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dc.contributor.authorWall, Tony*
dc.date.accessioned2016-05-26T14:09:16Z
dc.date.available2016-05-26T14:09:16Z
dc.date.issued2016-02-12
dc.identifier.citationWall, T. (2016) Invited Research Seminar: Why Educational Reform is Like 'looking for the Donkey whilst sitting on its back': provocations from a Zizekian analysis, Deakin University Centre for Research into Educational Futures and Innovation Research Seminar, Melbourne, February.
dc.identifier.urihttp://hdl.handle.net/10034/610808
dc.description.abstractWhy is it education is supposedly failing to meet the demands of our society? Why is it there are record levels of stress for teachers? Why is it there is a record level of complaints from our university students? How is it now possible to compare a higher education course with a vacuum cleaner, toaster or television? Through the analytical apparatus of contemporary philosopher and politico-cultural theorist Slavoj Žižek (who introduces a cocktail of Lacan, Hegel and Marx), this seminar offers an alternative perspective on these modern challenges and tensions in education.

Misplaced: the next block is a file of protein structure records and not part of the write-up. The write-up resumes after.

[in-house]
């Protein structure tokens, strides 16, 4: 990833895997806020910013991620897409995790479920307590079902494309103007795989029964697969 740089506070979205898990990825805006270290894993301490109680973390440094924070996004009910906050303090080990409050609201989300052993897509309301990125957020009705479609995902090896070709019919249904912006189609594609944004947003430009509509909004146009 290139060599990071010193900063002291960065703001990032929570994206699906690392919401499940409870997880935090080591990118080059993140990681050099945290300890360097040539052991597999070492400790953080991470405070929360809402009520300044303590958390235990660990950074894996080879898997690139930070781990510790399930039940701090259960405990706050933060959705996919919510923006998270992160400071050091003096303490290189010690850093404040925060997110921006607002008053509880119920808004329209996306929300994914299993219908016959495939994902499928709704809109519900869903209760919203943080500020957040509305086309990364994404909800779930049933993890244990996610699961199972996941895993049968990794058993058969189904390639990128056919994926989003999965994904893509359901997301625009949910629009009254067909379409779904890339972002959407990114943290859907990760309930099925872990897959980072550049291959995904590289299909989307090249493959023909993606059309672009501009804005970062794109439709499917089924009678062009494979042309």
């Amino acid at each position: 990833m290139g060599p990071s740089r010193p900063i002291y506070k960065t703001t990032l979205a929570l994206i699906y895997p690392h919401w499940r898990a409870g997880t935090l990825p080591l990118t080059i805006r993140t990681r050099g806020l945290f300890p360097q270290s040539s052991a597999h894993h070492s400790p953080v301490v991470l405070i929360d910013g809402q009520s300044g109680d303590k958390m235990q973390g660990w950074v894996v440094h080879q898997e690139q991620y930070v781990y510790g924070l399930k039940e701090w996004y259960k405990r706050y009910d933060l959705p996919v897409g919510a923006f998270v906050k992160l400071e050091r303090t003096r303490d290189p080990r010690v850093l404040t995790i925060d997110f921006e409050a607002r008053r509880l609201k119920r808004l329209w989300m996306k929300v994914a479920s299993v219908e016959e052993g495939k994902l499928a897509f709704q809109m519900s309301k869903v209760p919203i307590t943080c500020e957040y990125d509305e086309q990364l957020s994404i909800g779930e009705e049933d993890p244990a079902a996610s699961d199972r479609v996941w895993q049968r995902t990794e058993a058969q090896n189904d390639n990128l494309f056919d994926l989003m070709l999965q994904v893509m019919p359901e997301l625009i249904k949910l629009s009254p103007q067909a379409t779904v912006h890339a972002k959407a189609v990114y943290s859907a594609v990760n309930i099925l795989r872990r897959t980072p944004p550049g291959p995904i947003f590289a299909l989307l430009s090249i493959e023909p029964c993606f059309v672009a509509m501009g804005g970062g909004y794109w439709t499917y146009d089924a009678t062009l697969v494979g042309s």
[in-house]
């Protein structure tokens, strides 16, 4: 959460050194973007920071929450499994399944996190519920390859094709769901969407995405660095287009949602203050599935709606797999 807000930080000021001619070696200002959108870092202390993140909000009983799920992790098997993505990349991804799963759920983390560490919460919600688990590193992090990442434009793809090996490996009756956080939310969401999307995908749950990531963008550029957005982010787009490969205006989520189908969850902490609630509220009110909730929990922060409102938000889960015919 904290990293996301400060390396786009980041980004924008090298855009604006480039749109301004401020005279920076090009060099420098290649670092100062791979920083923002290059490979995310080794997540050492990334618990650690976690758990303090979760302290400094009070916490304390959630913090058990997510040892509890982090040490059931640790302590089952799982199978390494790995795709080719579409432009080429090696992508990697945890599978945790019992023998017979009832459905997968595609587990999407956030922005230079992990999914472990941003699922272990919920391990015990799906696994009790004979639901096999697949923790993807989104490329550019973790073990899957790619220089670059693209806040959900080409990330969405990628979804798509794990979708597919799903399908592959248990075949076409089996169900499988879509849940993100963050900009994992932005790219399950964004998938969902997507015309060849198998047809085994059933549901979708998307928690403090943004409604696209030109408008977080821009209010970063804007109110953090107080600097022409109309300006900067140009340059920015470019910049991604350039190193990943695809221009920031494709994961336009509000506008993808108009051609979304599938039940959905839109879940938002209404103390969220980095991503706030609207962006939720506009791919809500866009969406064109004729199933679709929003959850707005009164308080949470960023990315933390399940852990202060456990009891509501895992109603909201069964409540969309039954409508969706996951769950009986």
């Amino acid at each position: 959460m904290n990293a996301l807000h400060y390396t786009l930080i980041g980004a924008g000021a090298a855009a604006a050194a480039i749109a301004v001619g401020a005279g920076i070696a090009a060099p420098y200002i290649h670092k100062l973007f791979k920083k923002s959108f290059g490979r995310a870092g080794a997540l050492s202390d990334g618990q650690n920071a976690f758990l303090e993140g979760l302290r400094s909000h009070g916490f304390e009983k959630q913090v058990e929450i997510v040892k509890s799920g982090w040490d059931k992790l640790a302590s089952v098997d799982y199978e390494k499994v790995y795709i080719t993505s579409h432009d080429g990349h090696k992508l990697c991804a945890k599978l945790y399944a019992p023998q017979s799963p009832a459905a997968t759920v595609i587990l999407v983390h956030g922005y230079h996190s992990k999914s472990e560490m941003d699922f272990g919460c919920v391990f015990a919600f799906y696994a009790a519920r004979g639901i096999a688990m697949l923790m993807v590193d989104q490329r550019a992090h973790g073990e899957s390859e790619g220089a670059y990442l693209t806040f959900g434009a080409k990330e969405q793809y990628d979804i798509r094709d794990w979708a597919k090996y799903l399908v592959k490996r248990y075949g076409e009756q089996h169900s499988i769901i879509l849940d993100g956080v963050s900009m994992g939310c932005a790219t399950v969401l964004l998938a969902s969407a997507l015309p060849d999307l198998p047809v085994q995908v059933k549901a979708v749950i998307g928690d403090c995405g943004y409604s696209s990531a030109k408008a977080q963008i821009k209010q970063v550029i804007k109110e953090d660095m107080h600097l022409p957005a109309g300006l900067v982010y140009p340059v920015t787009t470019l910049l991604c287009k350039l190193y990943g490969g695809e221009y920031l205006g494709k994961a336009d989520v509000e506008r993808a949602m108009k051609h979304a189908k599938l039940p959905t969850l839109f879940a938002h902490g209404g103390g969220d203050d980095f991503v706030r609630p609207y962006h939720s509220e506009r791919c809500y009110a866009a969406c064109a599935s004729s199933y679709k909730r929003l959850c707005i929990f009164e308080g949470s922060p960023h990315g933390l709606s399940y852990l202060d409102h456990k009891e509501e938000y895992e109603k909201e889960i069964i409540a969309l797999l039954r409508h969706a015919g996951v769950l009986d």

dc.description.sponsorshipThe presentation was supported by the University of Chester's Quality Research Scheme.
dc.language.isoenen
dc.publisherDeakin University
dc.subjectworkplace learning
dc.subjectprovocative education
dc.titleWhy Educational Reform is Like 'looking for the Donkey whilst sitting on its back': provocations from a Zizekian analysis
dc.typePresentation
dc.contributor.departmentUniversity of Chesteren
dc.internal.reviewer-notePresentationen
html.description.abstractWhy is it education is supposedly failing to meet the demands of our society? Why is it there are record levels of stress for teachers? Why is it there is a record level of complaints from our university students? How is it now possible to compare a higher education course with a vacuum cleaner, toaster or television? Through the analytical apparatus of contemporary philosopher and politico-cultural theorist Slavoj Žižek (who introduces a cocktail of Lacan, Hegel and Marx), this seminar offers an alternative perspective on these modern challenges and tensions in education.


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